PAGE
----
We went boondocking in the Bearberry ValleySundrewith some friends over the Heritage day long weekend. We have camped in the area before, but it was the first time at this spot. We arrived in the rain, but we had better weather for the rest of the weekend.
The dogs loved the creek even though it was a bit cold.
Quading through the creek (who is the blond with the ponytail?).
Quading through the creek (water was cold).
Who you lookin’ at?
Watch out for spiders.
Can you spot the quail in the tree?
The water was very clear with some deep pools for swimming if you can handle the cold water.
A fallen tree trunk.
Wildflowers and a butterfly.
Red berries ripe for picking but watch out for the bears.
There were many different varieties of wild mushrooms.
“Although mushrooms are very interesting to look at the microscopic spores found on the gills can contain serious toxins, wash your hands well after handling wild mushrooms. I quote a mycologist, who said the following “Fungal species are to numerous to identify and no one can claim to be an expert”. There are several deadly look a like’s and some have not even been documented, this is what makes eating wild mushrooms so dangerous and at the same time so mystical. Mushrooms are always fun to observe when considering all the above. If you’re lucky enough to find a healthy patch of mushrooms it’s truly a magical sight.” – Alberta Wow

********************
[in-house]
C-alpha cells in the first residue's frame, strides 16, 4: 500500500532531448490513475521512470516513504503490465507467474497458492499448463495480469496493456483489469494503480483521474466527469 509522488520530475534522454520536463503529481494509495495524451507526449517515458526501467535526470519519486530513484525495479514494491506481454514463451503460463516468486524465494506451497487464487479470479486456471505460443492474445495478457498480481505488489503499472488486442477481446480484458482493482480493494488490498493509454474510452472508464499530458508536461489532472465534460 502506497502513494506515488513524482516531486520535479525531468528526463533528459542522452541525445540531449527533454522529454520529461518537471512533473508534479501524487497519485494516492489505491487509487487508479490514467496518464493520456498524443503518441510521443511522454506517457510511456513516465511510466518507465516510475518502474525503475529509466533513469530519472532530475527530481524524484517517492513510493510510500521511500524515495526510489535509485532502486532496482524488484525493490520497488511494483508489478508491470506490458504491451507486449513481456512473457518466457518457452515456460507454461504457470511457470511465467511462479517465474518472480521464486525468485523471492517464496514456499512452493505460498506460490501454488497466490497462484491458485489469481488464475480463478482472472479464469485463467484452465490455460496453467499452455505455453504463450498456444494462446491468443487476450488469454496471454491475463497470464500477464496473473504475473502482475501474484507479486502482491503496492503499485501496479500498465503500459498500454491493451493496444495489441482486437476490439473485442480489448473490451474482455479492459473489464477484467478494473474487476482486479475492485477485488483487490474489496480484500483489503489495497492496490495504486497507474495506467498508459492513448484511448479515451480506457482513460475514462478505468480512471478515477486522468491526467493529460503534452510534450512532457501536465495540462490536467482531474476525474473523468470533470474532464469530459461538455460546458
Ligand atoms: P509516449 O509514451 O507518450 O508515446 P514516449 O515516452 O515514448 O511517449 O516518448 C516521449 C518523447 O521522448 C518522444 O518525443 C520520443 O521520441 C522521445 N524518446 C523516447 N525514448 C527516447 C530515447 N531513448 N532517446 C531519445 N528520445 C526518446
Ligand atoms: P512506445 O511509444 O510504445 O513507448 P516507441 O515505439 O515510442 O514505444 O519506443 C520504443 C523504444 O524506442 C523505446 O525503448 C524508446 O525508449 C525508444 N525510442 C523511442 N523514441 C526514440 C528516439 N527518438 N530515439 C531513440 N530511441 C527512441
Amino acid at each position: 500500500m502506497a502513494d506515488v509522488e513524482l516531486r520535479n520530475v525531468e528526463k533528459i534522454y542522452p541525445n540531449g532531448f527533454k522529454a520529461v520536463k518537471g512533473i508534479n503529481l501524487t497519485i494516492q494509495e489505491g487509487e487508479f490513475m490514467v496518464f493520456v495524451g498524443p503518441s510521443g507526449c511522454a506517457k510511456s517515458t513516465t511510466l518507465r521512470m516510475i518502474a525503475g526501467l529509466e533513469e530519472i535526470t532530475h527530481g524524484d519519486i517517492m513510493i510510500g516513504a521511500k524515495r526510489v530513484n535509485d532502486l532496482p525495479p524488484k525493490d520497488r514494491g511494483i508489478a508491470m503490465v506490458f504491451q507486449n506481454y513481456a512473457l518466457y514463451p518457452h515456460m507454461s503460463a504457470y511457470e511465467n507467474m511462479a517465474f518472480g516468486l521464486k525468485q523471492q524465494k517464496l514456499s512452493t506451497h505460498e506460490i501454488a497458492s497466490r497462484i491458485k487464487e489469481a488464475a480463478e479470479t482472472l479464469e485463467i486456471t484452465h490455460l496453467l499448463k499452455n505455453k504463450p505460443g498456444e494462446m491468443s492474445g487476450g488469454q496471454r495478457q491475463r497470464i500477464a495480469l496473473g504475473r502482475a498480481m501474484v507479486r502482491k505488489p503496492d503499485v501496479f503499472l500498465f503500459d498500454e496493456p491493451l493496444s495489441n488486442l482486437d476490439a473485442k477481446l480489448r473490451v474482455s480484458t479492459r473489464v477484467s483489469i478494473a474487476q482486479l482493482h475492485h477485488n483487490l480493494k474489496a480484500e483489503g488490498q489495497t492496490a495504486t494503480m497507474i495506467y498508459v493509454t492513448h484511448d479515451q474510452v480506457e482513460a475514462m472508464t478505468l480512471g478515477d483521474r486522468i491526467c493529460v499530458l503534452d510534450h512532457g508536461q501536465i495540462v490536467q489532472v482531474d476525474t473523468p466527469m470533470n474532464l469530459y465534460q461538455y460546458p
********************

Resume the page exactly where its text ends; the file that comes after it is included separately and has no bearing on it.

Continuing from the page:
Squirrels gathering acorns for the winter.
“Squirrels bury many nuts, but usually don’t retrieve all of them. The ones that stay buried in the ground sprout into new trees!” – Whyzz.com
“Because nuts and seeds are not readily available in winter, squirrels spend a lot of time in the fall collecting them to prepare! In the middle of winter, when there aren’t new nuts or seeds falling from the trees, squirrels can rely on their storage for food to eat! ” – Whyzz.com
Our dogs enjoyed exploring as much as we did.
Kris is a female Belgium German shepherd cross.